Shoot pruning could cause short-term damages to vines. In response to damage, tyloses develop in shoot xylem vessels interfering free water and mineral transportation. In this study, the tylosis development at different nodes of the current-year and perennial shoots of sixty three-year-old grapevines (Vitis vinifera L.) after pruning was investigated. The results showed that tyloses at the nodes closest to the trunk developed rapidly; and tylosis development initiated at the time when the size of vessel-ray pit was greater than that of parenchyma cell-parenchyma cell pit. In current-year shoots, tyloses were formed in up to 87% of the vessels, and 40% of the vessels were completely blocked by tyloses. In wound-induced perennial shoots, 30% of the vessels were completely blocked by tyloses. When few vessels were blocked by tyloses, new vessels could differentiate, and water transportation system may be restored. However, when tyloses developed in a large number of vessels and the large number of the vessels were blocked, the original capability of water transport was decreased (the largest decrease was 21.1% in this study), resulting in dehiscence or shrinkage cracking in this area. The study proved that the tylosis formation in functional vessels limited the water transport efficiency.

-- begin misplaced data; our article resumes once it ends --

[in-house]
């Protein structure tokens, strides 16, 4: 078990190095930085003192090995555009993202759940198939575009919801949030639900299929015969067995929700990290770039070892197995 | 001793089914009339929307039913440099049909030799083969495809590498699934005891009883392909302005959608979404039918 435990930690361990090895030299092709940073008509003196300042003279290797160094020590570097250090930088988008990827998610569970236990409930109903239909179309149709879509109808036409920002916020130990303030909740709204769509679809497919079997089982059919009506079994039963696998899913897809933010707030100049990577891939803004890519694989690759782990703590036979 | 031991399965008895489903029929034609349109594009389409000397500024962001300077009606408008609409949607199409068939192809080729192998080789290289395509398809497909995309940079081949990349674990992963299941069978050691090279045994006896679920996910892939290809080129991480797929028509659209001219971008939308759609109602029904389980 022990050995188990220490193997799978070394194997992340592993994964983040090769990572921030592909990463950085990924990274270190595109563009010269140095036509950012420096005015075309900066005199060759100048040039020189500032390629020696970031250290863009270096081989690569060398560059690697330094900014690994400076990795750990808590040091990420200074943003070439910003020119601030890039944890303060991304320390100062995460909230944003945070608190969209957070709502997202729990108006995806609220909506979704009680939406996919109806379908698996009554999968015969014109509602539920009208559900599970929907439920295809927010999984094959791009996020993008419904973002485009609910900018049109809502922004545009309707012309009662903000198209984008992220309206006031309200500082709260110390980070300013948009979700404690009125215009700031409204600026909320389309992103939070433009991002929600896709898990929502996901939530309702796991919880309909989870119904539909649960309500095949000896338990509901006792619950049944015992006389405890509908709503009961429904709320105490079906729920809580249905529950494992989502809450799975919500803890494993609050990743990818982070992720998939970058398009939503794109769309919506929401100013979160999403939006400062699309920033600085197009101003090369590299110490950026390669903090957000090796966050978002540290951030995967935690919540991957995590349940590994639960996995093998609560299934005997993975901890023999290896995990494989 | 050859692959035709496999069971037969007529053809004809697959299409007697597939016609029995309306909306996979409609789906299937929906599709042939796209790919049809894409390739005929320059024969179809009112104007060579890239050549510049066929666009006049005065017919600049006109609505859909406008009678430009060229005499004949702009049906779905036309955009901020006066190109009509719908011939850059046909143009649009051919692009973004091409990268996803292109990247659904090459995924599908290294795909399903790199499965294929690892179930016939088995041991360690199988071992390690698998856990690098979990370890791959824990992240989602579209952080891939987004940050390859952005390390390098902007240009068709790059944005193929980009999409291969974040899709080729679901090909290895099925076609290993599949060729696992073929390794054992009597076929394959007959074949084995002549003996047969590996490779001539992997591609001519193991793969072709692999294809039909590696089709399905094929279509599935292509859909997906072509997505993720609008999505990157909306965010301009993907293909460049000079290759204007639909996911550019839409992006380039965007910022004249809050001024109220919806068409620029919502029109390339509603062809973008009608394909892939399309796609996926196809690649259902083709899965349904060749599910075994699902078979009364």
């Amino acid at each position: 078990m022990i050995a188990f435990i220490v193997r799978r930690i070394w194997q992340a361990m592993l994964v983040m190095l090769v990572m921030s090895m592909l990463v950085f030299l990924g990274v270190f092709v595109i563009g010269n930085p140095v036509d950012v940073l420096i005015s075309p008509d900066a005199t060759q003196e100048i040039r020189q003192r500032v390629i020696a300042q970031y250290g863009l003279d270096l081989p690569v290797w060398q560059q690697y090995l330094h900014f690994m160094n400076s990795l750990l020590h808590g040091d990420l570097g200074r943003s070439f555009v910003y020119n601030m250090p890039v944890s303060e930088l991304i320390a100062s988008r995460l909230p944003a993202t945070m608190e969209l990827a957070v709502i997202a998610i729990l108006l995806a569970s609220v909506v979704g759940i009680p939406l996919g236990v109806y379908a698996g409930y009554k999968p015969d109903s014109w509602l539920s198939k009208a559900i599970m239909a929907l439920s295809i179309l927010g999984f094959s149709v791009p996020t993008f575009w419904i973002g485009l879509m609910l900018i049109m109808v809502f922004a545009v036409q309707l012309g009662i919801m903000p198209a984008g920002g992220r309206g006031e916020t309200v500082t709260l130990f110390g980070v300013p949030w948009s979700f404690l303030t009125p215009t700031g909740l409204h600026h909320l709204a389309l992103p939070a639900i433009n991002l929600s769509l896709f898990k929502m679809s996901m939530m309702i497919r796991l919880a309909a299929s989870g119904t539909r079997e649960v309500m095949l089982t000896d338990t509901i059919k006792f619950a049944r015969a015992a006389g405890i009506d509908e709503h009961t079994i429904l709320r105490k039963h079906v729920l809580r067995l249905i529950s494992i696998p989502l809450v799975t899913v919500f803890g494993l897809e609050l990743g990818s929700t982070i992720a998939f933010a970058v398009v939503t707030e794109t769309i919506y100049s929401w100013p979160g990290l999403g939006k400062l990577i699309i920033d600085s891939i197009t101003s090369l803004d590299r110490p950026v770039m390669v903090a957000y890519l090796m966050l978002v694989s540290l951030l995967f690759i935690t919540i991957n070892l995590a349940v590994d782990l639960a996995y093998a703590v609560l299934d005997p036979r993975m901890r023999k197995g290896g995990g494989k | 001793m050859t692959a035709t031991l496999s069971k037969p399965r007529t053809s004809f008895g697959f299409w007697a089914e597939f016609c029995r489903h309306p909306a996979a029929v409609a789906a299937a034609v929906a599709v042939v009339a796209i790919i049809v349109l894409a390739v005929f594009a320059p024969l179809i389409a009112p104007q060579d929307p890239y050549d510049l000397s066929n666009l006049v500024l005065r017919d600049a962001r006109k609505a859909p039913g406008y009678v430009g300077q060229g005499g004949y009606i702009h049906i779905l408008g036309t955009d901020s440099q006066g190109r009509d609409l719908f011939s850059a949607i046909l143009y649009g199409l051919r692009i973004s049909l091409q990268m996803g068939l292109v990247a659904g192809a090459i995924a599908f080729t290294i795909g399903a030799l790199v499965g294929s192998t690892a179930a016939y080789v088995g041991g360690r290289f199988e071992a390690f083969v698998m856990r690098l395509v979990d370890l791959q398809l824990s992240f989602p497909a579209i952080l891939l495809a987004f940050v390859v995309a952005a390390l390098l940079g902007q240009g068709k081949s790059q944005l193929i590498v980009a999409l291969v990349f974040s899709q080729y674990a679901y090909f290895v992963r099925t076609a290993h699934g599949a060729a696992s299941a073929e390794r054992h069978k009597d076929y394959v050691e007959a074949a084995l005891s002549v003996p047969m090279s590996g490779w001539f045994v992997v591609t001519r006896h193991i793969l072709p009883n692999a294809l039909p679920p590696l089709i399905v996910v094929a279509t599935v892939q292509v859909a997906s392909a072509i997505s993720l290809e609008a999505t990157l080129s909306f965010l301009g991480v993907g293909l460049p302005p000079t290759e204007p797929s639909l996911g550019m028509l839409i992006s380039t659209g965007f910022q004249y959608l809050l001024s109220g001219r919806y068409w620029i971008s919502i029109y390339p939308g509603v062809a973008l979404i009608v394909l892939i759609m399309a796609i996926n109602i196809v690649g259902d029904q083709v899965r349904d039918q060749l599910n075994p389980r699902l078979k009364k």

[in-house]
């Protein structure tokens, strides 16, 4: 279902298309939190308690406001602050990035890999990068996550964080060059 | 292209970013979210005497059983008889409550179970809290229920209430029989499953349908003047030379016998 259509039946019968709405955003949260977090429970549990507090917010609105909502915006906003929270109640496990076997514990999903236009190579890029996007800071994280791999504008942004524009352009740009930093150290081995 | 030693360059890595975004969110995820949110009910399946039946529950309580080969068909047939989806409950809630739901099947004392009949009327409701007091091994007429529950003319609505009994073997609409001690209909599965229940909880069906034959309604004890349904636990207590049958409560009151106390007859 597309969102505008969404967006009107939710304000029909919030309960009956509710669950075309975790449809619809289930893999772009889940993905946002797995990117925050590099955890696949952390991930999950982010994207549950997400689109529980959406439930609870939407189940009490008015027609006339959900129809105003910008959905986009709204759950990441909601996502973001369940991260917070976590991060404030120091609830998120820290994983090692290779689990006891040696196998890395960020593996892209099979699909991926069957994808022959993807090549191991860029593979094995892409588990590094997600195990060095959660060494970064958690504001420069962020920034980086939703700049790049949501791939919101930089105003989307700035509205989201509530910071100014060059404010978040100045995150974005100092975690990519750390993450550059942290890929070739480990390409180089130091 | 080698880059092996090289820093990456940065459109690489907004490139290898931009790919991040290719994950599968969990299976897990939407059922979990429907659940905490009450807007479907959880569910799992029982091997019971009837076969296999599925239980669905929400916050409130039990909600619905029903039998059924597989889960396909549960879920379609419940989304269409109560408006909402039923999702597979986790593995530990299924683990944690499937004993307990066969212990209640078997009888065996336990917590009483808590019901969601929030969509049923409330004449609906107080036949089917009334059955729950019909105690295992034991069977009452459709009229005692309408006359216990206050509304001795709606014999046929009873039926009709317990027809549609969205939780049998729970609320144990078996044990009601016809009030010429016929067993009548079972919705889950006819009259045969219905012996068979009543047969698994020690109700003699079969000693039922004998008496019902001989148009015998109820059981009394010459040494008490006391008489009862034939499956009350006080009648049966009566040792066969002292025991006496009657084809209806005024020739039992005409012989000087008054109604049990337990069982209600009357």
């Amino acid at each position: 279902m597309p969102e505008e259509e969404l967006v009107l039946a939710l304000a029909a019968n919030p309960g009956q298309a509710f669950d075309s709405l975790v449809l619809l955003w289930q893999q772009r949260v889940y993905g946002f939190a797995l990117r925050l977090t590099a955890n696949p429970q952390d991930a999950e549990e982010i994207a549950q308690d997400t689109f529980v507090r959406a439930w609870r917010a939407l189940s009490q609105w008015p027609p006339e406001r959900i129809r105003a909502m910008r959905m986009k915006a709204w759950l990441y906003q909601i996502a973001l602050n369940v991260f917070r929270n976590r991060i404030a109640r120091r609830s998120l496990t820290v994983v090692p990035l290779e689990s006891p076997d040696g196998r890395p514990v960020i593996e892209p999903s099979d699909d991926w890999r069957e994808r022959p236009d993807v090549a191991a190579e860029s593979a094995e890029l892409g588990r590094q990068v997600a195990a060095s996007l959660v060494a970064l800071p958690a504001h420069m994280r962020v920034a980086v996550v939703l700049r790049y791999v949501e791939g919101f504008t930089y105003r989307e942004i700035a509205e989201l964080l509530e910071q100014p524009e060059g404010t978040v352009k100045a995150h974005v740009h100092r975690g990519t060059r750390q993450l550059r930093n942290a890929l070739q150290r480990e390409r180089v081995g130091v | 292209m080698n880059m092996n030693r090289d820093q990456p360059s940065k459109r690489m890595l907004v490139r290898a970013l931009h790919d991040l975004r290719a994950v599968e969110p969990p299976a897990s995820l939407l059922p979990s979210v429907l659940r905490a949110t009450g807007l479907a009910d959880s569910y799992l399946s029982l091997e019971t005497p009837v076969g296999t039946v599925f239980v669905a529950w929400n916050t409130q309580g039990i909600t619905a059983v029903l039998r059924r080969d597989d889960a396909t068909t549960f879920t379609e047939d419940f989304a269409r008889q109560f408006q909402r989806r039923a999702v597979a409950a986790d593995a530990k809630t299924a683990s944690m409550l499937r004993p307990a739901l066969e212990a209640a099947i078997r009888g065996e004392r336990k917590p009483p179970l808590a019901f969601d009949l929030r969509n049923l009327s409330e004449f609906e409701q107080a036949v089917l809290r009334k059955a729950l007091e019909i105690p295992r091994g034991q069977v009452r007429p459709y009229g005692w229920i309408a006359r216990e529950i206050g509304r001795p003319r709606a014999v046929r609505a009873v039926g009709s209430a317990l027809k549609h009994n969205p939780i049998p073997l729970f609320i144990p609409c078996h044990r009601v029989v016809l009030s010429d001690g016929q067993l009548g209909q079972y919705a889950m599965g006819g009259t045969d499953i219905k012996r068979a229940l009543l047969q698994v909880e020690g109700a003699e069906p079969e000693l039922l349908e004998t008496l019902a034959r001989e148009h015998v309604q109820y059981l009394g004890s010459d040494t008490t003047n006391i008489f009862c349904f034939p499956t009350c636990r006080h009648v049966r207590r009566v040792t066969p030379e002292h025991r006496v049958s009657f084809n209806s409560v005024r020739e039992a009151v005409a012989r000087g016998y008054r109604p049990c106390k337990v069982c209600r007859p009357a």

Russian Journal of Plant Physiology – Springer Journals
Published: Mar 7, 2014
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